CFP: Networks of Knowledge: Communicating Geographical Knowledge in the Long Nineteenth Century

Call for Papers
RGS-IBG Annual International Conference, London, 29 August–1 September 2017.

Lecture Theatre

Networks of Knowledge: Communicating Geographical Knowledge in the Long Nineteenth Century

Sponsored by the Historical Geography Research Group

Convened by: Benjamin Newman, Royal Holloway, University of London & Royal Geographical Society (w. IBG) & Innes M. Keighren, Royal Holloway, University of London.

The long nineteenth century witnessed a spike in the production and dissemination of geographical knowledge—a consequence of imperialism and scientific exploration on the one hand, and of improvements in the technologies of print and visual illustration on the other. Whether in the guise of thrilling accounts of heroic “discovery”, or more mundane records of empirical observation, such geographical knowledge was communicated to growing popular and professional audiences through books, periodicals, illustrated lectures, and exhibitions. The development of geographical societies and disciplinary periodicals during this period facilitated the dissemination of knowledge through institutional networks.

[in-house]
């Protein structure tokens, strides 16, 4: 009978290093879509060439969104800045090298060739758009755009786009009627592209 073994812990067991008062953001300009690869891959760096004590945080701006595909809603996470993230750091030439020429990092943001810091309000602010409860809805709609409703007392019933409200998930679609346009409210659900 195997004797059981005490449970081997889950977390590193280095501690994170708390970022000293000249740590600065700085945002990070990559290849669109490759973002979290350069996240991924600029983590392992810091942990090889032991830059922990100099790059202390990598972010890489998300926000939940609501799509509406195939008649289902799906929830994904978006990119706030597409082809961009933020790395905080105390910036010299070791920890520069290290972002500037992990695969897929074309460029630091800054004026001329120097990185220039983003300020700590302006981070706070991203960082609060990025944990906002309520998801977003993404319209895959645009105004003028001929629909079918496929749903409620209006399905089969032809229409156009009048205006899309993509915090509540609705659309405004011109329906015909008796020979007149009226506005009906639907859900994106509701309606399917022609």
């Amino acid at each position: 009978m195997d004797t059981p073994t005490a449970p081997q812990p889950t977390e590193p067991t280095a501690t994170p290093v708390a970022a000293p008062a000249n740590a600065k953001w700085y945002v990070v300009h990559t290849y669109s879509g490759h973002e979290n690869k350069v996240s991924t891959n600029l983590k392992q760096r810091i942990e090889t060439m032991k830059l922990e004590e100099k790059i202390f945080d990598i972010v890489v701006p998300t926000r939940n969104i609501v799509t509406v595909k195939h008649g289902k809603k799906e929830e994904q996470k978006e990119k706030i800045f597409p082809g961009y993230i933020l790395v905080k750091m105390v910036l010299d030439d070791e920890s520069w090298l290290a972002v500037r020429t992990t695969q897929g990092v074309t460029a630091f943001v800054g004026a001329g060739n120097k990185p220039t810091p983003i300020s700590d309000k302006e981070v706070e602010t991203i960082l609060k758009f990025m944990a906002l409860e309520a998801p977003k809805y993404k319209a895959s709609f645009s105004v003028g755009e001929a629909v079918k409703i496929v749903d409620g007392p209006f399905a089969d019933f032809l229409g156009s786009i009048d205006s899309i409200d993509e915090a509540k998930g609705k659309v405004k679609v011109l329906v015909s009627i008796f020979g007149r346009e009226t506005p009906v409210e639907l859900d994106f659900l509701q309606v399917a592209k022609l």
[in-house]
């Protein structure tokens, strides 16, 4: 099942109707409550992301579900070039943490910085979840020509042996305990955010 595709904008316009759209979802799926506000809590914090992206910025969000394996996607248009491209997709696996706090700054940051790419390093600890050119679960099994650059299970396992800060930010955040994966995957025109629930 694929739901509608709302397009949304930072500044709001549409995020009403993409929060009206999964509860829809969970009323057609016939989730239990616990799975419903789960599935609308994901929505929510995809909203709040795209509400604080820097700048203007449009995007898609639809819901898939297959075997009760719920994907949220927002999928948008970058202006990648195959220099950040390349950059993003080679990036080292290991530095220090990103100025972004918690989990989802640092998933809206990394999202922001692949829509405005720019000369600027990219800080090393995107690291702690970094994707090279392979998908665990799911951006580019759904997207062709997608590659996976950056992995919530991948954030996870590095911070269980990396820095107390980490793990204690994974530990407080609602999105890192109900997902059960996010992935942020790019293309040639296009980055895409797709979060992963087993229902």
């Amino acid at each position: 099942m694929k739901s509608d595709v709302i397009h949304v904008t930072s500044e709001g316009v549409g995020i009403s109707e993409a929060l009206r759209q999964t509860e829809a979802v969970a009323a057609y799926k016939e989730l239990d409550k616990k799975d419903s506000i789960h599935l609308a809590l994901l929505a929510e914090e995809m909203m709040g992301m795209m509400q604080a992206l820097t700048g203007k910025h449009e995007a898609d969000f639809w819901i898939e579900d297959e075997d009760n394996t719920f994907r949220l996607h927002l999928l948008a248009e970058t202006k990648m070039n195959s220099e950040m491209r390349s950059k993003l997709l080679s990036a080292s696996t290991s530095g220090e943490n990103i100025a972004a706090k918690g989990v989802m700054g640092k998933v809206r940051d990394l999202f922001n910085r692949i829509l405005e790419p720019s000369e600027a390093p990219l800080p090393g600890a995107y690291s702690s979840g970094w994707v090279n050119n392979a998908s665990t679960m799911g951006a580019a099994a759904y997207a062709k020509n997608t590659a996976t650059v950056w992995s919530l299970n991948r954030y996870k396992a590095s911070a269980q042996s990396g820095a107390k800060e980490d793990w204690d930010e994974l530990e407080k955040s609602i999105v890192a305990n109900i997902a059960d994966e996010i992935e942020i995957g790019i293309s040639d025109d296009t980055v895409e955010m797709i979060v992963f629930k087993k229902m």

In recent years, historical geographers and historians of science have been concerned with the role of institutional networks in the circulation and consumption of knowledge, and with how local circumstances influence the mobility and reception of ideas (Finnegan, 2016; Keighren, 2010; Ogborn, 2010; Rupke, 1999; Secord, 1999; Withers, 2010). It is in relation to such work that we invite historical geographers and allied scholars to present current research concerned with the dissemination of geographical and related knowledge. We welcome papers that consider, among other things, geography’s nineteenth- and twentieth-century print culture, its performed oral traditions, and the technological advancements that encouraged the spread of knowledge to domestic and international audiences, both lay and specialised. Papers dealing with the role of speech, print, image, and object are particularly welcome.